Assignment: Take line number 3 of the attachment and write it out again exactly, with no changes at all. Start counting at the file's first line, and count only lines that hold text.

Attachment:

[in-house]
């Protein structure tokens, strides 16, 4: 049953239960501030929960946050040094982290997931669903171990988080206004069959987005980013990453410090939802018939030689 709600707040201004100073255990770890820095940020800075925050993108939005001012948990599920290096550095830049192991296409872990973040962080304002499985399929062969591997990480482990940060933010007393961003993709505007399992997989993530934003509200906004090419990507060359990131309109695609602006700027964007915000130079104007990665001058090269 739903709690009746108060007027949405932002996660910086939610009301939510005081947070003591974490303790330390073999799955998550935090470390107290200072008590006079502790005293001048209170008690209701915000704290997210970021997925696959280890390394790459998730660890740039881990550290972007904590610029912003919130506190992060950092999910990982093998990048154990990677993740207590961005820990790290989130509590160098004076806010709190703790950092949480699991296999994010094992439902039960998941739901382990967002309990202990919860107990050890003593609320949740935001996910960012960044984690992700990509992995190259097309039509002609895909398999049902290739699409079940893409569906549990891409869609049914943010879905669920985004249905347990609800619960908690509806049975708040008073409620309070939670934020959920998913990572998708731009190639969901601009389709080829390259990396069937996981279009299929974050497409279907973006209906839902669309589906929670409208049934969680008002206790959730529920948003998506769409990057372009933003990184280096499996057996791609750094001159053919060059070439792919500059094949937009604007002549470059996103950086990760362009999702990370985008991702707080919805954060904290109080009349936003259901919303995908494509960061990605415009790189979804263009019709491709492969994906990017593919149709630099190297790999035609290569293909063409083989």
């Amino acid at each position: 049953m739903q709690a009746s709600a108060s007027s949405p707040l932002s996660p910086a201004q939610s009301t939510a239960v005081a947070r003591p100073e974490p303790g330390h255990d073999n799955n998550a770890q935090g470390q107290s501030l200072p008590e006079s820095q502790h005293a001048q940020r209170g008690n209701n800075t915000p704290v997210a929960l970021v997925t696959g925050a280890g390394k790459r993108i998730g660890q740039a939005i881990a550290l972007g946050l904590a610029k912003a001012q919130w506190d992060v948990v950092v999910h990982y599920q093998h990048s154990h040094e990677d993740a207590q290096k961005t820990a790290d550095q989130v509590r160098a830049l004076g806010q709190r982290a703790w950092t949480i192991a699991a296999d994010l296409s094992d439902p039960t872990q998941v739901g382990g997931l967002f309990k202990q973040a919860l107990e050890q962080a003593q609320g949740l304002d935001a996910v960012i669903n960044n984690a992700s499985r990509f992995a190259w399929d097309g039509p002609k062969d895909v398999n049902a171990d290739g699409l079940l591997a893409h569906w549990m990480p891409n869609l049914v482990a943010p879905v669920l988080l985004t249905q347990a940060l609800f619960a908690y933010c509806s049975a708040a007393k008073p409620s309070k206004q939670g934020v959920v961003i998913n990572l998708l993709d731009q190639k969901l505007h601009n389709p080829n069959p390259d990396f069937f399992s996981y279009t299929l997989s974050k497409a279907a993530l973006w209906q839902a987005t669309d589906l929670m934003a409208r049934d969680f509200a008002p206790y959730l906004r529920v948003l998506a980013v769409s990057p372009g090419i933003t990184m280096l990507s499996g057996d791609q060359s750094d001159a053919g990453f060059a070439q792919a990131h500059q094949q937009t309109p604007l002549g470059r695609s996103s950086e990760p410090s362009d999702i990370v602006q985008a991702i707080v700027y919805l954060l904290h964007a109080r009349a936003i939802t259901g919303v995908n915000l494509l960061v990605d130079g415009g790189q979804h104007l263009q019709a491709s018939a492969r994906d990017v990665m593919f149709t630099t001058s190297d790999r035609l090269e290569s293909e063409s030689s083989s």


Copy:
């Amino acid at each position: 049953m739903q709690a009746s709600a108060s007027s949405p707040l932002s996660p910086a201004q939610s009301t939510a239960v005081a947070r003591p100073e974490p303790g330390h255990d073999n799955n998550a770890q935090g470390q107290s501030l200072p008590e006079s820095q502790h005293a001048q940020r209170g008690n209701n800075t915000p704290v997210a929960l970021v997925t696959g925050a280890g390394k790459r993108i998730g660890q740039a939005i881990a550290l972007g946050l904590a610029k912003a001012q919130w506190d992060v948990v950092v999910h990982y599920q093998h990048s154990h040094e990677d993740a207590q290096k961005t820990a790290d550095q989130v509590r160098a830049l004076g806010q709190r982290a703790w950092t949480i192991a699991a296999d994010l296409s094992d439902p039960t872990q998941v739901g382990g997931l967002f309990k202990q973040a919860l107990e050890q962080a003593q609320g949740l304002d935001a996910v960012i669903n960044n984690a992700s499985r990509f992995a190259w399929d097309g039509p002609k062969d895909v398999n049902a171990d290739g699409l079940l591997a893409h569906w549990m990480p891409n869609l049914v482990a943010p879905v669920l988080l985004t249905q347990a940060l609800f619960a908690y933010c509806s049975a708040a007393k008073p409620s309070k206004q939670g934020v959920v961003i998913n990572l998708l993709d731009q190639k969901l505007h601009n389709p080829n069959p390259d990396f069937f399992s996981y279009t299929l997989s974050k497409a279907a993530l973006w209906q839902a987005t669309d589906l929670m934003a409208r049934d969680f509200a008002p206790y959730l906004r529920v948003l998506a980013v769409s990057p372009g090419i933003t990184m280096l990507s499996g057996d791609q060359s750094d001159a053919g990453f060059a070439q792919a990131h500059q094949q937009t309109p604007l002549g470059r695609s996103s950086e990760p410090s362009d999702i990370v602006q985008a991702i707080v700027y919805l954060l904290h964007a109080r009349a936003i939802t259901g919303v995908n915000l494509l960061v990605d130079g415009g790189q979804h104007l263009q019709a491709s018939a492969r994906d990017v990665m593919f149709t630099t001058s190297d790999r035609l090269e290569s293909e063409s030689s083989s």